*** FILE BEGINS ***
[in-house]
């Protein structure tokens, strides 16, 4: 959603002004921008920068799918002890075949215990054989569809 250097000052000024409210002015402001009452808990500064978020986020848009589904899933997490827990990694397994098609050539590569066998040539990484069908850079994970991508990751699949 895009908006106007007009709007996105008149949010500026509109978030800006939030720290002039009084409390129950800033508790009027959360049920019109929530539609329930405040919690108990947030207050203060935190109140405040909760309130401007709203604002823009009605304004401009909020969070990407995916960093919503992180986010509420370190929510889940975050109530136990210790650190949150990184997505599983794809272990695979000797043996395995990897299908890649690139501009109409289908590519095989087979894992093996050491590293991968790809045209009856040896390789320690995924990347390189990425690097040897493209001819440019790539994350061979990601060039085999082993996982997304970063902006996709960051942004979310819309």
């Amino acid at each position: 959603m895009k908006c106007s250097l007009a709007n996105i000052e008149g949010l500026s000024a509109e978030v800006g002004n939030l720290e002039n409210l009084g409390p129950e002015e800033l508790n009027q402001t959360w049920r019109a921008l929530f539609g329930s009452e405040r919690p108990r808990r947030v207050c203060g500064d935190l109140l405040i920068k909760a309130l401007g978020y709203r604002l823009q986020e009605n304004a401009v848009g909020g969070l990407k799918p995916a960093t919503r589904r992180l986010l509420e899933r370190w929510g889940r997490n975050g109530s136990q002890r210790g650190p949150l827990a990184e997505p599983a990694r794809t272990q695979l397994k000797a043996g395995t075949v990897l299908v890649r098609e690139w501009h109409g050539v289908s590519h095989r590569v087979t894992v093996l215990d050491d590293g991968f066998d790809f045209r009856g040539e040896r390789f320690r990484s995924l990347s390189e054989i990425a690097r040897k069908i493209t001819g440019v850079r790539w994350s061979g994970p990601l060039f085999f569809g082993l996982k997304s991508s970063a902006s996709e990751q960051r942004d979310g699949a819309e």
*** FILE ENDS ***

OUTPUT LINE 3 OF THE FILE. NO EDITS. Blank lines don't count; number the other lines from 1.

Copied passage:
């Amino acid at each position: 959603m895009k908006c106007s250097l007009a709007n996105i000052e008149g949010l500026s000024a509109e978030v800006g002004n939030l720290e002039n409210l009084g409390p129950e002015e800033l508790n009027q402001t959360w049920r019109a921008l929530f539609g329930s009452e405040r919690p108990r808990r947030v207050c203060g500064d935190l109140l405040i920068k909760a309130l401007g978020y709203r604002l823009q986020e009605n304004a401009v848009g909020g969070l990407k799918p995916a960093t919503r589904r992180l986010l509420e899933r370190w929510g889940r997490n975050g109530s136990q002890r210790g650190p949150l827990a990184e997505p599983a990694r794809t272990q695979l397994k000797a043996g395995t075949v990897l299908v890649r098609e690139w501009h109409g050539v289908s590519h095989r590569v087979t894992v093996l215990d050491d590293g991968f066998d790809f045209r009856g040539e040896r390789f320690r990484s995924l990347s390189e054989i990425a690097r040897k069908i493209t001819g440019v850079r790539w994350s061979g994970p990601l060039f085999f569809g082993l996982k997304s991508s970063a902006s996709e990751q960051r942004d979310g699949a819309e």